I will be honest that there were others where I got to the end and wasn’t 100% sure what the story had been trying to say. But I really appreciated that these stories were speculative and funny as they satirised the world around us. I have found a lot of the short story genre tends to be very realistic, and lacking humour as it tries to be deep. Or maybe I’m just reading the wrong short stories? Either way, this was a nice break and I definitely intend to pick up Julie Koh’s other collection not too far in the future.


This review is part of my 2019 Australian Women Writers Challenge. Click here for more information.

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#AWW2019 // Book Review: “The Antics of Evangeline” by Madeleine D’Este

Title: The Antics of Evangeline (Books 1-4)
Author: Madeleine D’Este
Genre: Steampunk/Fantasy
Target audience: YA
Rating: ★★★

Review:

Having read Madeleine D’Este’s newest release, “Women of Wasps and War” earlier in the year, it was nice to know that she had some lighter reading in her back catalogue that I could continue on with.

The Antics of Evangeline is made up of four novellas, but I’ve chosen to review them all together. Evangeline is the daughter of esteemed engineer and inventor, Montague Calidcott, though she’s only just discovered that fact. She’s now living with him in Melbourne, and getting up to all kinds of mischief.

Evangeline is a fun lead character. She’s clever but impulsive and doesn’t quite know how to stay out of trouble. She’s also an inspiring inventor, though her inventions don’t always work as intended. The term “inventress” did grate on me a little – I am not sure if it is period-appropriate or just the author’s stylistic decision but I didn’t love it either way. Just use “inventor”!

I know the stories are short but I would have liked to hear more of Evangeline’s backstory. There were definitely some revelations, but I feel like there’s a lot more to know! The last installment was published in 2017; I’m not sure whether further stories were/are intended where we might get to learn more. Ditto her father’s secret project that lurks beneath a sheet in his workshop and every now and then exhibits strange behaviour.

Evangeline is joined by a fun cast of characters, including her best friend Mei, who teaches her martial arts, her Uncle Edmond and his actor ‘friend’/’companion’ August, and Mrs Plockton, the God-fearing housekeeper. They all have very distinct personalities that sometimes clash.

Evangeline and the Spiritualist, episode 3, was definitely my favourite of the four. I actually included it among my Halloween reads as the seance scene was a bit unnerving.

While the books are primarily steampunk, there are small touches of fantasy, which I enjoyed. Things like the seance may be fake or might be supernatural, you’re never quite sure, but the bunyip (book 2) is definitely a monster.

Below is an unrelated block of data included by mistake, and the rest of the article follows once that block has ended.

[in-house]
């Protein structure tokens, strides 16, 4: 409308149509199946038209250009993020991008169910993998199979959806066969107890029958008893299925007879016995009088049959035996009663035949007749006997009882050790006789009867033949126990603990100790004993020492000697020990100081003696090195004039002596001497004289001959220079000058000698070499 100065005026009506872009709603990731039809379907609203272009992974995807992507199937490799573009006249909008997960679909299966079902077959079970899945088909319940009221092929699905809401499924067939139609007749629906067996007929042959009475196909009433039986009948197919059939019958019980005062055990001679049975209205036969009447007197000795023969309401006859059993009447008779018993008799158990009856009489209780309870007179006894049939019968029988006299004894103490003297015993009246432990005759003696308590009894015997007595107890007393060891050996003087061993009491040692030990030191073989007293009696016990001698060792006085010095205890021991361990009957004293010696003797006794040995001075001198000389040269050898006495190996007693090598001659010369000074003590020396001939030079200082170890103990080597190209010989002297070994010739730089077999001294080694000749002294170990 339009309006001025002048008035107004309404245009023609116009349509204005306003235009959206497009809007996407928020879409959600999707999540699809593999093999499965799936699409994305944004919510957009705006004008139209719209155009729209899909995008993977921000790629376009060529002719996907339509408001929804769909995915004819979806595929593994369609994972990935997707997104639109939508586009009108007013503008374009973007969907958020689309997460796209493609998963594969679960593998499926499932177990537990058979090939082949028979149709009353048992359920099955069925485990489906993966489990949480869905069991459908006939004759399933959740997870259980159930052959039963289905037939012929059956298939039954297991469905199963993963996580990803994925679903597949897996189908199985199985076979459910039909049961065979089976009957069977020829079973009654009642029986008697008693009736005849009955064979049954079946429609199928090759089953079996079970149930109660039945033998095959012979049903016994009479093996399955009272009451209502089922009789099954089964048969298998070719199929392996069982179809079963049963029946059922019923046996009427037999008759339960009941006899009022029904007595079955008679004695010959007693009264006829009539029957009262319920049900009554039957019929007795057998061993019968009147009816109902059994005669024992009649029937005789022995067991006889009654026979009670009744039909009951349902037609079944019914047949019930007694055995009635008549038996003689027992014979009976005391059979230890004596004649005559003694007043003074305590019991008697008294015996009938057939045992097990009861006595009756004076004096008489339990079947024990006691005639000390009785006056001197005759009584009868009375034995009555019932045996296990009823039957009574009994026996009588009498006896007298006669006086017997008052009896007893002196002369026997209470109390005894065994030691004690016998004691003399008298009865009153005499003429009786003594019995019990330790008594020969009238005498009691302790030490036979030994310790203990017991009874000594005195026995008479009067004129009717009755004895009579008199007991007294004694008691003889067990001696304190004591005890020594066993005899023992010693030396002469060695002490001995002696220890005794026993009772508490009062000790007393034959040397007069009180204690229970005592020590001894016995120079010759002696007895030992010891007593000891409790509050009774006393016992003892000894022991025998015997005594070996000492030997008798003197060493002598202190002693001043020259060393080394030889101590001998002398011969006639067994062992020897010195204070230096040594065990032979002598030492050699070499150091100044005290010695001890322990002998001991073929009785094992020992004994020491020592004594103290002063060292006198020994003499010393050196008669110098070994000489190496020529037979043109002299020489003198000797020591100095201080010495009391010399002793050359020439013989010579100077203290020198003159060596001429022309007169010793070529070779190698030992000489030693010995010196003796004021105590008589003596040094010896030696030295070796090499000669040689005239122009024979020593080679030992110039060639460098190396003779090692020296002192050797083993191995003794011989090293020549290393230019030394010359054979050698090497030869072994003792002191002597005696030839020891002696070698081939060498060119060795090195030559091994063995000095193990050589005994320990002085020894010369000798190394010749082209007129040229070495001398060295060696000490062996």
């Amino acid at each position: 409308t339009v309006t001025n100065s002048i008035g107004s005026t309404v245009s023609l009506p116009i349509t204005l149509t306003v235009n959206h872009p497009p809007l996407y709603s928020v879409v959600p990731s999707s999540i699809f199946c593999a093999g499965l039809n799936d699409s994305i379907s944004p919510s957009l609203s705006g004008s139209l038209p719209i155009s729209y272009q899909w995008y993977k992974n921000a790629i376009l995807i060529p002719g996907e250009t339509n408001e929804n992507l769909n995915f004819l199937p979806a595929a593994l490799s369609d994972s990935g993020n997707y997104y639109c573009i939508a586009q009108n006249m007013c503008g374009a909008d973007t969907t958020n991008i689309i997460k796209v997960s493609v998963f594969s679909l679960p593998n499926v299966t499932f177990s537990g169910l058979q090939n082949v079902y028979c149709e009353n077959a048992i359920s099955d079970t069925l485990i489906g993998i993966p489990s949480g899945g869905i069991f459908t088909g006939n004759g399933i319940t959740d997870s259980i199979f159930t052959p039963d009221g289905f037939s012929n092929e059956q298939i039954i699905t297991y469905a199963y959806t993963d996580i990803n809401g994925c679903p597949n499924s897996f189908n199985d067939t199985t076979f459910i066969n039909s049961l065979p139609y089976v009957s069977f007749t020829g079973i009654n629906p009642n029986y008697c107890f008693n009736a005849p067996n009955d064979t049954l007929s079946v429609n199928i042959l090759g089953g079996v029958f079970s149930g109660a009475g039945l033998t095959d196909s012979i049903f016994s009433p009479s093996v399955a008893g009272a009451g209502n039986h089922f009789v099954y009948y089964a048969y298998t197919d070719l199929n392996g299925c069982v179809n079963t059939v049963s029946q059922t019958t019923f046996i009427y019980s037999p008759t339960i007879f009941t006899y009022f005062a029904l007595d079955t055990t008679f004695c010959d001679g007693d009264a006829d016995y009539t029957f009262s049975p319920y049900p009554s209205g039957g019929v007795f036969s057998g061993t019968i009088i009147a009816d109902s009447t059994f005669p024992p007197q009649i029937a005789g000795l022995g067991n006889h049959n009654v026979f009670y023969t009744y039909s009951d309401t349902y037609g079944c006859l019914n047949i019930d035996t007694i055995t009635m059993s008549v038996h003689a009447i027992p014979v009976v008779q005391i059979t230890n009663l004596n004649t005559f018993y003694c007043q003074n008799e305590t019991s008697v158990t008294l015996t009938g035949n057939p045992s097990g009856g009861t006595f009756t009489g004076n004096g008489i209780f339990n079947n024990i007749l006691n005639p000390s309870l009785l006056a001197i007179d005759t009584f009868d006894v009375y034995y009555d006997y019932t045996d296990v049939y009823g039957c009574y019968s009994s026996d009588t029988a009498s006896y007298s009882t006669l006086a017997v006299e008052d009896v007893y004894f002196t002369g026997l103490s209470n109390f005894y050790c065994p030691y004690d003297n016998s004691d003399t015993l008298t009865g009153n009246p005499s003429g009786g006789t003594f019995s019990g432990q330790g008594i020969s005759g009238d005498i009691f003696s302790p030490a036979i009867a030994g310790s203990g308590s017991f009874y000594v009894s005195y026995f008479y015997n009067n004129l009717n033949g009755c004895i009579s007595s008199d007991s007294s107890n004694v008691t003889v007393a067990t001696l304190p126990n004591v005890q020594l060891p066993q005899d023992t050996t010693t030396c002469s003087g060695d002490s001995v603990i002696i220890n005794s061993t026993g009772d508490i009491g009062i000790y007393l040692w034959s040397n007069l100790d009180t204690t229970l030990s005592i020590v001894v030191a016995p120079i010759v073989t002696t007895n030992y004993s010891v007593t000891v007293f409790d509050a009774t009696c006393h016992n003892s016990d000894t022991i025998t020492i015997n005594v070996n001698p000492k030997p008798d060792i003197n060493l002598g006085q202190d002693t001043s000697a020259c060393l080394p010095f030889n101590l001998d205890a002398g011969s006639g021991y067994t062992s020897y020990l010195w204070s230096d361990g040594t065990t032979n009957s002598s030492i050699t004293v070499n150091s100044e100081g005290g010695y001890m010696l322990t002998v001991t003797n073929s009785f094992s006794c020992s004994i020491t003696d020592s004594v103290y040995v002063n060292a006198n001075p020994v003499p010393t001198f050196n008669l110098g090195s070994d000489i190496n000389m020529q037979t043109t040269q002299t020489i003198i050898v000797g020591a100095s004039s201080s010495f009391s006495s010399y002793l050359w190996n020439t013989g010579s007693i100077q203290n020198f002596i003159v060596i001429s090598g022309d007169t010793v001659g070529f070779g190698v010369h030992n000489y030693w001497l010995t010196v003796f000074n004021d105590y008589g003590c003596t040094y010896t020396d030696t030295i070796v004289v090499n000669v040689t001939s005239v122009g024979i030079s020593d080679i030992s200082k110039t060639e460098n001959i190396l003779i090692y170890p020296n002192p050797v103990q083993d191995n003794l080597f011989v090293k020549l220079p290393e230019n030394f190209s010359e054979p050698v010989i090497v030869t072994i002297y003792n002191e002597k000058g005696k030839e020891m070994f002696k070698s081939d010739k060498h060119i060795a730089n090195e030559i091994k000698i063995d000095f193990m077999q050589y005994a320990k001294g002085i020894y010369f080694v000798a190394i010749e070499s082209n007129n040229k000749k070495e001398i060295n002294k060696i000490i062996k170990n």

These four instalments are available individually or in a combined volume. I recommend picking these up for light-hearted steampunky goodness.

Individual book ratings: 

Evangeline and the Alchemist – 4 stars

Evangeline and the Bunyip – 3 stars

Evangeline and the Spiritualist – 4 stars

Evangeline and the Mysterious Lights – 3 stars


This review is part of my 2019 Australian Women Writers Challenge. Click here for more information.

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#Aww2019 #LoveOzMG Book Review: “Songbird” by Ingrid Laguna

Title: Songbird
Author:
Ingrid Laguna
Genre: Contemporary
Target audience: MG
Date Read: 05/10/19
Rating:
★★★★

Review:

This was such a sweet, uplifting book! It’s only short and I read it all in one sitting, and afterwards had a huge smile on my face. It was kind of easy to see where the story was going, but that didn’t take away from it at all.

Jamila, her mother and younger brother are refugees newly arrived in Melbourne from Iraq. Jamila is struggling to balance her new school life where she is the odd one out with her mother’s needs as they all try to adapt. But when Jamila joins the school choir and begins to make friends, she starts to fit in there… if only her father could make it to Australia, too…

I really felt for Jamila. I could feel her distress and not being able to talk to her classmates and being nervous due to her less-than-perfect English. I felt her frustration when her mother called her home from school to help with things like groceries. i have not had the same life experiences as Jamila but music got me through some bad times, too, so I completely related when she found that the school choir rehearsals were one of the only times at school that enjoyed, and how she could lose herself in writing a song.

The book deals with refugee issues, racism, death and terrorism in a way that I think would be accessible to readers in the target age group. I think it would be a great introduction to the topic, with room for discussion afterwards, and without feeling too overwhelming.


This review is part of my 2019 Australian Women Writers Challenge. Click here for more information.